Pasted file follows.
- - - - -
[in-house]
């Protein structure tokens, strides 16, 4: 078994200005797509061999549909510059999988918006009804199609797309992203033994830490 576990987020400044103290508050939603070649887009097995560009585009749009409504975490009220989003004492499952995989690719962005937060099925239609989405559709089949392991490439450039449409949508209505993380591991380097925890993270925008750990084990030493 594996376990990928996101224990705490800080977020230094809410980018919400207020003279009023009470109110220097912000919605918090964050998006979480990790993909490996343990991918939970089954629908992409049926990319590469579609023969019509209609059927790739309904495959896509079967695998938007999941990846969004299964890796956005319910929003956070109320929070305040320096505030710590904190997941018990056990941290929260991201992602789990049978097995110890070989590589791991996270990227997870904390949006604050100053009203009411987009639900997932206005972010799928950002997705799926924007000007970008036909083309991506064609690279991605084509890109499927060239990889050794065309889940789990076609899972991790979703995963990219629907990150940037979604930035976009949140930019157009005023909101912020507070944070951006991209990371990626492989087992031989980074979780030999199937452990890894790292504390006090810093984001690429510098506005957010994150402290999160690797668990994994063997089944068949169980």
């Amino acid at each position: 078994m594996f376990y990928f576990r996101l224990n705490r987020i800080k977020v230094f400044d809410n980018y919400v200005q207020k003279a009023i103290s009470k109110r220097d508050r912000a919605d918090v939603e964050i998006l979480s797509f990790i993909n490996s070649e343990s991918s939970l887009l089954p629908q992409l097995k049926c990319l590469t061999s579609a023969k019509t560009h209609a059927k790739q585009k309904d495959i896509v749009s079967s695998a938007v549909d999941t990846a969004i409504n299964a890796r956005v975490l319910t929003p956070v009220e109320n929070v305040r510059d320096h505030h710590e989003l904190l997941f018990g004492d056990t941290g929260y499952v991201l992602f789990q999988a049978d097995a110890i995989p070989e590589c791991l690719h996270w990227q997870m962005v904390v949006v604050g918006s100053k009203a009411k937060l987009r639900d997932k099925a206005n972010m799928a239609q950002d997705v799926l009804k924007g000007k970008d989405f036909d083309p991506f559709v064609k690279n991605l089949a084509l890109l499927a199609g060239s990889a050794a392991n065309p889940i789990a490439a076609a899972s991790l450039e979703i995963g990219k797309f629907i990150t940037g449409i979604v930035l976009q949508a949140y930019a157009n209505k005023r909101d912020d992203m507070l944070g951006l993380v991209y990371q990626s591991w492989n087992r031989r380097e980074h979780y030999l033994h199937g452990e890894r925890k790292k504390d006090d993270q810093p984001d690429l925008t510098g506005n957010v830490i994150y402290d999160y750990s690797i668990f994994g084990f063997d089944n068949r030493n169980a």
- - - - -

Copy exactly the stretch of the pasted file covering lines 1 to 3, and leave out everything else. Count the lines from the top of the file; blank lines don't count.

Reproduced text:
[in-house]
């Protein structure tokens, strides 16, 4: 078994200005797509061999549909510059999988918006009804199609797309992203033994830490 576990987020400044103290508050939603070649887009097995560009585009749009409504975490009220989003004492499952995989690719962005937060099925239609989405559709089949392991490439450039449409949508209505993380591991380097925890993270925008750990084990030493 594996376990990928996101224990705490800080977020230094809410980018919400207020003279009023009470109110220097912000919605918090964050998006979480990790993909490996343990991918939970089954629908992409049926990319590469579609023969019509209609059927790739309904495959896509079967695998938007999941990846969004299964890796956005319910929003956070109320929070305040320096505030710590904190997941018990056990941290929260991201992602789990049978097995110890070989590589791991996270990227997870904390949006604050100053009203009411987009639900997932206005972010799928950002997705799926924007000007970008036909083309991506064609690279991605084509890109499927060239990889050794065309889940789990076609899972991790979703995963990219629907990150940037979604930035976009949140930019157009005023909101912020507070944070951006991209990371990626492989087992031989980074979780030999199937452990890894790292504390006090810093984001690429510098506005957010994150402290999160690797668990994994063997089944068949169980």
């Amino acid at each position: 078994m594996f376990y990928f576990r996101l224990n705490r987020i800080k977020v230094f400044d809410n980018y919400v200005q207020k003279a009023i103290s009470k109110r220097d508050r912000a919605d918090v939603e964050i998006l979480s797509f990790i993909n490996s070649e343990s991918s939970l887009l089954p629908q992409l097995k049926c990319l590469t061999s579609a023969k019509t560009h209609a059927k790739q585009k309904d495959i896509v749009s079967s695998a938007v549909d999941t990846a969004i409504n299964a890796r956005v975490l319910t929003p956070v009220e109320n929070v305040r510059d320096h505030h710590e989003l904190l997941f018990g004492d056990t941290g929260y499952v991201l992602f789990q999988a049978d097995a110890i995989p070989e590589c791991l690719h996270w990227q997870m962005v904390v949006v604050g918006s100053k009203a009411k937060l987009r639900d997932k099925a206005n972010m799928a239609q950002d997705v799926l009804k924007g000007k970008d989405f036909d083309p991506f559709v064609k690279n991605l089949a084509l890109l499927a199609g060239s990889a050794a392991n065309p889940i789990a490439a076609a899972s991790l450039e979703i995963g990219k797309f629907i990150t940037g449409i979604v930035l976009q949508a949140y930019a157009n209505k005023r909101d912020d992203m507070l944070g951006l993380v991209y990371q990626s591991w492989n087992r031989r380097e980074h979780y030999l033994h199937g452990e890894r925890k790292k504390d006090d993270q810093p984001d690429l925008t510098g506005n957010v830490i994150y402290d999160y750990s690797i668990f994994g084990f063997d089944n068949r030493n169980a």